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Self-purification of marine environments for heavy metals: a study on removal of lead(II) and copper(II) by cuttlebone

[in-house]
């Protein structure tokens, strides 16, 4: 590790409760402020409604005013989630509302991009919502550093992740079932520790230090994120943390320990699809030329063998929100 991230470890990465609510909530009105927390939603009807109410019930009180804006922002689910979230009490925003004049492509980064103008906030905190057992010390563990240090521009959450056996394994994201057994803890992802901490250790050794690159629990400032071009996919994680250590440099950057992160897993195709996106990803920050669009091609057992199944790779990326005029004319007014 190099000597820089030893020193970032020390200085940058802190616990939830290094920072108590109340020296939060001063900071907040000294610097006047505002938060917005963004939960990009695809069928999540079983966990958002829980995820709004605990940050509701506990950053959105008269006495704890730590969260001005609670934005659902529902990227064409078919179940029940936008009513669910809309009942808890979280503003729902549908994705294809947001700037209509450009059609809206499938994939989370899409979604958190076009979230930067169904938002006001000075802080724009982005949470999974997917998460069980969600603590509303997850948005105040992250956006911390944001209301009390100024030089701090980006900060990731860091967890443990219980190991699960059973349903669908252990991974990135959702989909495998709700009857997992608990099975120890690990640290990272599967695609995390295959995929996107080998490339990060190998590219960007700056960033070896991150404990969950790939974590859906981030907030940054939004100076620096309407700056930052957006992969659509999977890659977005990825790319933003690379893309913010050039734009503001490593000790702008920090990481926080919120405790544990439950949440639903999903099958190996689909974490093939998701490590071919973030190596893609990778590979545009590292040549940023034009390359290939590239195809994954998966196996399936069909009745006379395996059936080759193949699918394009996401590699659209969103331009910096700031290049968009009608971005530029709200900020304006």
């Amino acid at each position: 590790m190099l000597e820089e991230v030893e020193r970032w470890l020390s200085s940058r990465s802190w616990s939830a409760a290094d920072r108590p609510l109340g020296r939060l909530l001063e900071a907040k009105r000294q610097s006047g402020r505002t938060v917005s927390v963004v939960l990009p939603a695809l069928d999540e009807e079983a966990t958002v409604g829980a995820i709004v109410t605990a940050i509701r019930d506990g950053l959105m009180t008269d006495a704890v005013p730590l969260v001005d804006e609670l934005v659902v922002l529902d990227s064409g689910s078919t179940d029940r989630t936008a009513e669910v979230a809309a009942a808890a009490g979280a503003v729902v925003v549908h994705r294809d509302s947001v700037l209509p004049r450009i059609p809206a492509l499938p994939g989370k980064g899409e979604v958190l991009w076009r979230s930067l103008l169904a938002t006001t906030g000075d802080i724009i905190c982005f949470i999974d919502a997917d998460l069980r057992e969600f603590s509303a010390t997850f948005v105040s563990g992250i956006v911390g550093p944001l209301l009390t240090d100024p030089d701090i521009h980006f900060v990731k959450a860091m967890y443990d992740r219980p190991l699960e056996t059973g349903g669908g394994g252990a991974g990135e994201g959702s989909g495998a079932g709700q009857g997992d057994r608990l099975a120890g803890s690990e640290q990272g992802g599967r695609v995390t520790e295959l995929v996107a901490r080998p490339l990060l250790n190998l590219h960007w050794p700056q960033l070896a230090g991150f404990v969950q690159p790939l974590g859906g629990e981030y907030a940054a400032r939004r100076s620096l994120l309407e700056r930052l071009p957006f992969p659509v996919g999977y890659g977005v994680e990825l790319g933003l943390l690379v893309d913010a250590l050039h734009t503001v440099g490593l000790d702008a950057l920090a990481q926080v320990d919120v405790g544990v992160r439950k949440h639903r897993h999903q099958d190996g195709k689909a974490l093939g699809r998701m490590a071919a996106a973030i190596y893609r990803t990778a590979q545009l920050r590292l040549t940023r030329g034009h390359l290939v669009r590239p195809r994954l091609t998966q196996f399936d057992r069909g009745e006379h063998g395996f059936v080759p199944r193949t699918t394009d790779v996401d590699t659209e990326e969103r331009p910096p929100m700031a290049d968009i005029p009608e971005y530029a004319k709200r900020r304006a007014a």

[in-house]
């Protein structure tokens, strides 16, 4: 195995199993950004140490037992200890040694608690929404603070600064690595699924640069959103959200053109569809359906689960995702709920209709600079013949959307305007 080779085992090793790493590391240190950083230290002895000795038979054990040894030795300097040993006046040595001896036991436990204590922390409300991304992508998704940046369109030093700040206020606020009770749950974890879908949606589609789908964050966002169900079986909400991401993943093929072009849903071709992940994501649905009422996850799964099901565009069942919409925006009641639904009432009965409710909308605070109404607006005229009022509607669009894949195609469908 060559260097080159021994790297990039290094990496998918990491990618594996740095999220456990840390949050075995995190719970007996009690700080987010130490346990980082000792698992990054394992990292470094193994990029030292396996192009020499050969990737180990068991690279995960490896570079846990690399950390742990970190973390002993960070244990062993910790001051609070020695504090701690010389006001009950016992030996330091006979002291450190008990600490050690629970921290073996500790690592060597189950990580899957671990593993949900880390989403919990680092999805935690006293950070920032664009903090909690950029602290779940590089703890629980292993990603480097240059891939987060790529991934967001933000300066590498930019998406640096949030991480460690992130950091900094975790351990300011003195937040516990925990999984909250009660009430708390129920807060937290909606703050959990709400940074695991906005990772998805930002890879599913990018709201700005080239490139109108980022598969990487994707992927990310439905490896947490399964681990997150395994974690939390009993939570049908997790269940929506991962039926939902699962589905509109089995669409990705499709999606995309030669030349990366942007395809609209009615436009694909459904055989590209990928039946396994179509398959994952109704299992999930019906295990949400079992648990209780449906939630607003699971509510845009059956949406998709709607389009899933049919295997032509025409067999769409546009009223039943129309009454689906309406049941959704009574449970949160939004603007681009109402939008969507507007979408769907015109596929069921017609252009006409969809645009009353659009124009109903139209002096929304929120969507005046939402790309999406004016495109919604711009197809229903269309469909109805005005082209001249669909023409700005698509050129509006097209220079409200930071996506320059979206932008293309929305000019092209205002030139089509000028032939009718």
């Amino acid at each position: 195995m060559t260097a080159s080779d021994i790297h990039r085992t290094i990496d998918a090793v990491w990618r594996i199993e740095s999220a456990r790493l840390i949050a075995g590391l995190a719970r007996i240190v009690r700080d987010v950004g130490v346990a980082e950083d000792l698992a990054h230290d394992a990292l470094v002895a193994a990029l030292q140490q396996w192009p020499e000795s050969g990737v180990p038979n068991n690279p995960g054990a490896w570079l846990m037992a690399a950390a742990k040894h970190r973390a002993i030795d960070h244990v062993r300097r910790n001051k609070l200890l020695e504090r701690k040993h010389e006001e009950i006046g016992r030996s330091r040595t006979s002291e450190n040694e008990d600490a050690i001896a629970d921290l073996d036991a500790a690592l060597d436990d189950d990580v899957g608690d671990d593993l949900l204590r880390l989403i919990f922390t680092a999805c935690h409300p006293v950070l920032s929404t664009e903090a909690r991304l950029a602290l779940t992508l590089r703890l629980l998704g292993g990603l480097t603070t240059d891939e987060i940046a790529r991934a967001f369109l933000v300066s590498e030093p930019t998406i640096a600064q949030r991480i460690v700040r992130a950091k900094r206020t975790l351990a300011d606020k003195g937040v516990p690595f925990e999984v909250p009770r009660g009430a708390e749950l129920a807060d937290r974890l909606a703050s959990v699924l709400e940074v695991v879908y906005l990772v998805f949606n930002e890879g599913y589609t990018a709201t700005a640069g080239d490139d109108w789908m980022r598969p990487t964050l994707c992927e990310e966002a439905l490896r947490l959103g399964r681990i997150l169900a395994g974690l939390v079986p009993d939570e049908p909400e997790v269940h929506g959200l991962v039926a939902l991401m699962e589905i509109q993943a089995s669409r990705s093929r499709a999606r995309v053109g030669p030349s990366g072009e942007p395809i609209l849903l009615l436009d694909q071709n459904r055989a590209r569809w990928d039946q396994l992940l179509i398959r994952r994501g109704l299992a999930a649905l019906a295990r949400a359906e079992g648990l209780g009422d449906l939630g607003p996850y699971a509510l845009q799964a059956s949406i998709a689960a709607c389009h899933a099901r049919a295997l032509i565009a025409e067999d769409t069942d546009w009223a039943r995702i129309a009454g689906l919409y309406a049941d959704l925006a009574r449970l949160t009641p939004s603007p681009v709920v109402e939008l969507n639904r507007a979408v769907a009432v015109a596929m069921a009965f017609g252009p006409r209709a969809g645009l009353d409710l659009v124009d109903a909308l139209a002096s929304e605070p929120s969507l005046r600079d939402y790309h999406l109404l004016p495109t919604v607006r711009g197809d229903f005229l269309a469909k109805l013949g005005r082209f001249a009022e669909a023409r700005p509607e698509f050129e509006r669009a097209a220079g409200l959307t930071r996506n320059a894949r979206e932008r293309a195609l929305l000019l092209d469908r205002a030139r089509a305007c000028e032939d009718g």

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The aim of this study was to determine adsorption properties of cuttlebone, cuttlefish bone as dead biomass, for lead(II) and copper(II) from aqueous solutions. Adsorption kinetic, isotherm and effect of pH (in the range of 2.0–7.0) were investigated in a single component batch system at room temperature (25 ± 1 °C). The heavy metal adsorption by cuttlebone was relatively rapid and reached equilibrium in 120 min in all the cases. The pseudo-second order rate equation described the adsorption kinetic of both the ions. The adsorption capacities of Pb2+ and Cu2+ were constantly increased by pH and the optimum condition of pH was determined to be 7.0. The Freundlich model was better fitted than other models with the isotherm data, indicating sorption of the metal ions in a heterogeneous surface. According to the Langmuir model, the maximum adsorption capacities of cuttlebone for Pb2+ and Cu2+ were determined to be 45.9 and 39.9 mg/g, respectively. The results indicated cuttlebone as a promising adsorbent for Pb2+ and Cu2+, which presents a high capacity of self-purification in marine environments and also can be used for removal of the metal ions from water and wastewater.

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